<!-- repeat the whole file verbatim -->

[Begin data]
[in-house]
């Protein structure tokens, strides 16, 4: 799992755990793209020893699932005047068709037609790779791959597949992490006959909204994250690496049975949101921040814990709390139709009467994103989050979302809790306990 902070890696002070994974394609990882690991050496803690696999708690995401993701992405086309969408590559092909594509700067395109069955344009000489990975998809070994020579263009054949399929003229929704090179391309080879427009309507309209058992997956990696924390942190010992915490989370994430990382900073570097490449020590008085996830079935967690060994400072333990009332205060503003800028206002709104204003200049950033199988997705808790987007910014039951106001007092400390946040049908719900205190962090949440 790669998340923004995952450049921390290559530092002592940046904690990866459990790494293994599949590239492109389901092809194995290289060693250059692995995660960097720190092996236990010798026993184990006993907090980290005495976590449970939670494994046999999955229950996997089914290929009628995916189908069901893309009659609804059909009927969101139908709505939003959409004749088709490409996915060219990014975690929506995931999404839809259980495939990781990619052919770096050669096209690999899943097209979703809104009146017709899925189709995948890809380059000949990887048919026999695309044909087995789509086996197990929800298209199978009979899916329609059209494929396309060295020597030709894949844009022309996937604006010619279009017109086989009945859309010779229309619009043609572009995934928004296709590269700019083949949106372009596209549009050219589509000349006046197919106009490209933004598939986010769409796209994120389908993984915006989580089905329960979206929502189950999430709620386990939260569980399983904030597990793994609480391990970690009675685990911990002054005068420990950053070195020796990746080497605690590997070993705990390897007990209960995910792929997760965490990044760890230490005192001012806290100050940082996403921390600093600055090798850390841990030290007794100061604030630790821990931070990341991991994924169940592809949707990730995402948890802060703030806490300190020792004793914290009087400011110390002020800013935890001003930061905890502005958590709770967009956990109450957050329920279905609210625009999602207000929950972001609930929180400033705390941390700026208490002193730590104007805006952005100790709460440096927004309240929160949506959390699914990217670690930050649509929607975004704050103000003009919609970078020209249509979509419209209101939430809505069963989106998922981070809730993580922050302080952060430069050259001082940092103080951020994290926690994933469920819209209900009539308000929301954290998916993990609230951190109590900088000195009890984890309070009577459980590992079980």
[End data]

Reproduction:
[in-house]
């Protein structure tokens, strides 16, 4: 799992755990793209020893699932005047068709037609790779791959597949992490006959909204994250690496049975949101921040814990709390139709009467994103989050979302809790306990 902070890696002070994974394609990882690991050496803690696999708690995401993701992405086309969408590559092909594509700067395109069955344009000489990975998809070994020579263009054949399929003229929704090179391309080879427009309507309209058992997956990696924390942190010992915490989370994430990382900073570097490449020590008085996830079935967690060994400072333990009332205060503003800028206002709104204003200049950033199988997705808790987007910014039951106001007092400390946040049908719900205190962090949440 790669998340923004995952450049921390290559530092002592940046904690990866459990790494293994599949590239492109389901092809194995290289060693250059692995995660960097720190092996236990010798026993184990006993907090980290005495976590449970939670494994046999999955229950996997089914290929009628995916189908069901893309009659609804059909009927969101139908709505939003959409004749088709490409996915060219990014975690929506995931999404839809259980495939990781990619052919770096050669096209690999899943097209979703809104009146017709899925189709995948890809380059000949990887048919026999695309044909087995789509086996197990929800298209199978009979899916329609059209494929396309060295020597030709894949844009022309996937604006010619279009017109086989009945859309010779229309619009043609572009995934928004296709590269700019083949949106372009596209549009050219589509000349006046197919106009490209933004598939986010769409796209994120389908993984915006989580089905329960979206929502189950999430709620386990939260569980399983904030597990793994609480391990970690009675685990911990002054005068420990950053070195020796990746080497605690590997070993705990390897007990209960995910792929997760965490990044760890230490005192001012806290100050940082996403921390600093600055090798850390841990030290007794100061604030630790821990931070990341991991994924169940592809949707990730995402948890802060703030806490300190020792004793914290009087400011110390002020800013935890001003930061905890502005958590709770967009956990109450957050329920279905609210625009999602207000929950972001609930929180400033705390941390700026208490002193730590104007805006952005100790709460440096927004309240929160949506959390699914990217670690930050649509929607975004704050103000003009919609970078020209249509979509419209209101939430809505069963989106998922981070809730993580922050302080952060430069050259001082940092103080951020994290926690994933469920819209209900009539308000929301954290998916993990609230951190109590900088000195009890984890309070009577459980590992079980």